TELEVISION / Yackety-yak, no talk back

Click to follow
THE programme Notes & Queries with Clive Anderson most resembles is How], that teatime favourite from the olden days, in which Fred Dineage and a team of homely hobbyists deconstructed puzzling phenomena, like how an industrial chimney functioned and what happened in your nose when you sneezed. Notes and Queries (BBC 2) has its practical thrusts, too: last night we learned that, if you give up washing your hair, eventually it will clean itself. (Caution: in the meantime, you'll have spent two months walking around looking like a seagull after an oil disaster.) But its main drift is more abstract, towards 'life's unanswerable questions', in response to which it toys with tentative, leaky theories - less How], then, and more sort of Hmm.

Notes & Queries is a regular feature in The Guardian, and this television adaptation proves that, though you can turn a newspaper column into many things - a book, an origami hat, some wadding to put under your cat litter - you cannot turn it into a television programme. For one thing, what's under scrutiny here (matters like why water is wet and whether the secret ballot is secret) is rarely inherently visual, and the programme has to chase between items to avoid stopping altogether. And thus, though by no means under-researched or careless, the programme ends up appearing to have a merely trivial interest in its own trivia, when what really brings trivia alive is a patient and ludicrously uncalled-for attention to its obscurest details.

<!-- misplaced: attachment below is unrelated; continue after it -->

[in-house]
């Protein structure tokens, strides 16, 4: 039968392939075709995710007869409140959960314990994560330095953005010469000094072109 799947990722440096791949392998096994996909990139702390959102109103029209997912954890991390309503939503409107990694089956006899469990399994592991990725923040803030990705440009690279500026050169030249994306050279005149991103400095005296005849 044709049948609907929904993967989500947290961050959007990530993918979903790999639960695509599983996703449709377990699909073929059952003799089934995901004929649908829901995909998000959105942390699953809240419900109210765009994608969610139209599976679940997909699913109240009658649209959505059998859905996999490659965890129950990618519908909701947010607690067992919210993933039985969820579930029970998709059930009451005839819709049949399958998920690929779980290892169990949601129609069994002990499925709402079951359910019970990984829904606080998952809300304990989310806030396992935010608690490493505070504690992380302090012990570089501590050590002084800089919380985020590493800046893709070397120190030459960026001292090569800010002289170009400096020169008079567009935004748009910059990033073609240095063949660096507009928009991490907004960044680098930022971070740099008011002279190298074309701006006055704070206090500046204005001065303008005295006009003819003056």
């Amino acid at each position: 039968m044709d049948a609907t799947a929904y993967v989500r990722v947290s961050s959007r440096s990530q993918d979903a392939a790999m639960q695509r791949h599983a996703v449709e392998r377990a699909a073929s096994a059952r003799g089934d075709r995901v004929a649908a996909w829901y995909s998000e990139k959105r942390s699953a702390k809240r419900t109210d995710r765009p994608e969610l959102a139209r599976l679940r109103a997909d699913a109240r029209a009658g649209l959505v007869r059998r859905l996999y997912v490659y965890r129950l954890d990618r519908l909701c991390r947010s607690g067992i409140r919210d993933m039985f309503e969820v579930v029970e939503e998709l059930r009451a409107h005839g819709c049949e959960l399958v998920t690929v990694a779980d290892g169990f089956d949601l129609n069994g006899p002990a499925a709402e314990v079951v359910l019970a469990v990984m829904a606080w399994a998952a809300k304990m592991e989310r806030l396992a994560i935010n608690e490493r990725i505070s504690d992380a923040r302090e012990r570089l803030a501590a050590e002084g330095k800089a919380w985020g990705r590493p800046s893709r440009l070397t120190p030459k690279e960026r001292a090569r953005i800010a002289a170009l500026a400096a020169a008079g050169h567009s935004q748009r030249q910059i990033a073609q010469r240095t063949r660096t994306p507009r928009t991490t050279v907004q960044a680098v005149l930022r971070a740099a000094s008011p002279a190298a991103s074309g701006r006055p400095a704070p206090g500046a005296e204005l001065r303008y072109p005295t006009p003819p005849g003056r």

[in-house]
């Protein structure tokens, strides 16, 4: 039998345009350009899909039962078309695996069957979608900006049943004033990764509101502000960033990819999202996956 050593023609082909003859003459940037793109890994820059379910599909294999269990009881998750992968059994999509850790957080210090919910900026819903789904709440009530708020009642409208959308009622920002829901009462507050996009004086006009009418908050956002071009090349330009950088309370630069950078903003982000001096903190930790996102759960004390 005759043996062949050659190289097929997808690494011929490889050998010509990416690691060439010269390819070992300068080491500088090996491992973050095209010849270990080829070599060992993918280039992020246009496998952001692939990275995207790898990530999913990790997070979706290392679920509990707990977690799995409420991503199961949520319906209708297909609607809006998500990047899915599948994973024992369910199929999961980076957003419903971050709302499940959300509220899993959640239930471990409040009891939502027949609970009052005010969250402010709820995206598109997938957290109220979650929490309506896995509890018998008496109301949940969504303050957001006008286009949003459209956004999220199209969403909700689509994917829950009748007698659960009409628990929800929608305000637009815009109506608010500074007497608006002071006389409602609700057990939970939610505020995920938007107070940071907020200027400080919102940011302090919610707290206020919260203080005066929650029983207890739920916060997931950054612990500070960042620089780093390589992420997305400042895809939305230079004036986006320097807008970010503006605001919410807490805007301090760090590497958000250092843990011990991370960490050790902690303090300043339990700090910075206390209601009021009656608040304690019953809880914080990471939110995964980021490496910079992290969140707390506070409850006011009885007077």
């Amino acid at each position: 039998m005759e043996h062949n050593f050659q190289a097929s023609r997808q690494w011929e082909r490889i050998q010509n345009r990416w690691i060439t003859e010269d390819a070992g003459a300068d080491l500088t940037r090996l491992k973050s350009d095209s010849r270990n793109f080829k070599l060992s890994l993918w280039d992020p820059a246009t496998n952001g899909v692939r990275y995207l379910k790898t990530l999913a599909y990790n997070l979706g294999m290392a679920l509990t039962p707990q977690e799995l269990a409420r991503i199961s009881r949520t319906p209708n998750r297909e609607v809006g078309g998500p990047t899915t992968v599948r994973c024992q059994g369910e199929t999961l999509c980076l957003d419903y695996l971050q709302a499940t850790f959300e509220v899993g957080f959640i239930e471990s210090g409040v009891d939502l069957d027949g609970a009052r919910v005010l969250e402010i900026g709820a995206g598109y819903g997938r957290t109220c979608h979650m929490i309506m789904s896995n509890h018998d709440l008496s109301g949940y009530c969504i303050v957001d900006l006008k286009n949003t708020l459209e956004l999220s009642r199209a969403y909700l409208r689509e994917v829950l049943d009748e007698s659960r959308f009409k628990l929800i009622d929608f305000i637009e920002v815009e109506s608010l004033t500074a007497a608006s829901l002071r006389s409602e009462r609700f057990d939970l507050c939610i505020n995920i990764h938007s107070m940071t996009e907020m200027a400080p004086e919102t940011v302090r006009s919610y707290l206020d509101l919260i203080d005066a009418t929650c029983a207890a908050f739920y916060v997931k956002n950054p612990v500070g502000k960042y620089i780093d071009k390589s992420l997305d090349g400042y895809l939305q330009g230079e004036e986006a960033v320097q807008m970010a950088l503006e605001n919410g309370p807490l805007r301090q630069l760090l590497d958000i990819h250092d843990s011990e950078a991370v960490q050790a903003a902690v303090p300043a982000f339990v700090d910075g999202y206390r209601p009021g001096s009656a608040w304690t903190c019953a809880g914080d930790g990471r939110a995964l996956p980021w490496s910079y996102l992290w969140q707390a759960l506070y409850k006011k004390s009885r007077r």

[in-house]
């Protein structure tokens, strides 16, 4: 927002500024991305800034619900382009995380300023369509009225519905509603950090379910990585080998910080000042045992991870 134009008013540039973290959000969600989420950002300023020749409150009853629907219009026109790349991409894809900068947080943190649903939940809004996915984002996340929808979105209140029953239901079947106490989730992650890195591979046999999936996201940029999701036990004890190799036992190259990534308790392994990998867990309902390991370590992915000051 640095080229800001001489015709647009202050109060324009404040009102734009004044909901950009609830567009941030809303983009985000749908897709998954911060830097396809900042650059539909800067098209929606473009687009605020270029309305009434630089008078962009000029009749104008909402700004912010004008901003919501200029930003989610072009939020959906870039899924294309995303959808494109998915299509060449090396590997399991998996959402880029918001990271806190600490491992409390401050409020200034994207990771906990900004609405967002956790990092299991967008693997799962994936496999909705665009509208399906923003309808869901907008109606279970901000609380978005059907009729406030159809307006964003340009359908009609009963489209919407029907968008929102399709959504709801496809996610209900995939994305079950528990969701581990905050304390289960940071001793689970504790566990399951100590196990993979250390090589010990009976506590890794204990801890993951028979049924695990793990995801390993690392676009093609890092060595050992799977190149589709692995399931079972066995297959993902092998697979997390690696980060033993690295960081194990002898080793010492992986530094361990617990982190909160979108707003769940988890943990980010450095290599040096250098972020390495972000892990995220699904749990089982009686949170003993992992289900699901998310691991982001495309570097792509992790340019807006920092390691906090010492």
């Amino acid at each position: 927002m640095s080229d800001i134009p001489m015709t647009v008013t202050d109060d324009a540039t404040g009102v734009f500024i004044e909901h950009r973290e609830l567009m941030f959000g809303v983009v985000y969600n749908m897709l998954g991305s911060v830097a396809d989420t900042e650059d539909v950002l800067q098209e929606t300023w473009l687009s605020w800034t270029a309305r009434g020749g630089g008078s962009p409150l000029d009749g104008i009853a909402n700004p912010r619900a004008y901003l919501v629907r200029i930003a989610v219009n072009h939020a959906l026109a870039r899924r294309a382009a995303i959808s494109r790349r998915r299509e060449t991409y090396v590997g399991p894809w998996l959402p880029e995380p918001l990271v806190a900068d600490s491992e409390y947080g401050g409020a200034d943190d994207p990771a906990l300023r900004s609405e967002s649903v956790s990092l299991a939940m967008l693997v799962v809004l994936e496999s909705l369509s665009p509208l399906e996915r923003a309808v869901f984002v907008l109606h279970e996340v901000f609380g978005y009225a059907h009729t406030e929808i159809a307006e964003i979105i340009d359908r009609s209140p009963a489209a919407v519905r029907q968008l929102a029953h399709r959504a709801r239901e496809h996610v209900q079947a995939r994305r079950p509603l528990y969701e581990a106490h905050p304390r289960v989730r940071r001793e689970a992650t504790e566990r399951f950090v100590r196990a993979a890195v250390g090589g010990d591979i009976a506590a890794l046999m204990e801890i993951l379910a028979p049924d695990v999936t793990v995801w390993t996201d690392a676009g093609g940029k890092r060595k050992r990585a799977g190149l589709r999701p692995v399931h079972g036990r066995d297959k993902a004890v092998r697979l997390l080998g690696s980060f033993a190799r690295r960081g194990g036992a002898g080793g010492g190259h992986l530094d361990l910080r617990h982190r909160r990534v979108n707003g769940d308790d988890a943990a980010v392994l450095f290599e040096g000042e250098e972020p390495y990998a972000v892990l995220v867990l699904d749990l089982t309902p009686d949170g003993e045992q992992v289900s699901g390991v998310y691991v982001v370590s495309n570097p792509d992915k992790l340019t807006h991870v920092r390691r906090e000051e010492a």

Clive Anderson has his name tacked on to the title in the perfectly sound belief, one hopes, that it will bring the punters running. And these days the punters come not only running but also (to judge by the ones in the studio) ready to laugh at anything Anderson does. Last year, one could reasonably argue, Clive Anderson Talks Back was the best thing on television after Have I Got News For You: although given that the only other things on after Have I Got News For You were usually The Word and Dial Midnight, perhaps that isn't saying much. Even so, as a chat-show host, Anderson got laughs for picking up on something someone just said. But in Notes & Queries, he gets laughs simply for picking up what someone just said and saying it again. Take the Frank Muir incident.

Frank Muir had originally come into the programme to ponder with Clive the question, 'What is the most poignant moment in literature?' Their discussion - in which Muir chose something by P G Wodehouse and Anderson recited from the last act of King Lear as if he was reading the rugby results - was not among the most poignant moments in television.

After it, though, Muir gamely took part in a short piece on difficulties making the 'R' sound. Muir went to the trouble of pronouncing 'William Cobbett's Rural Rides' and explained, to much laughter, that this was certainly a book he had to avoid ordering over the phone. 'So, you just have to go through life avoiding ordering Rural Rides,' added Clive, to still more laughter, great shafts of applause, a hail of wet handkerchiefs and the sound of emergency resuscitation units arriving to wheel out the overwhelmed. It's hard to know how Anderson is going to temper this adulation, but it's tempting to suggest a second series of Notes and Queries would do the trick.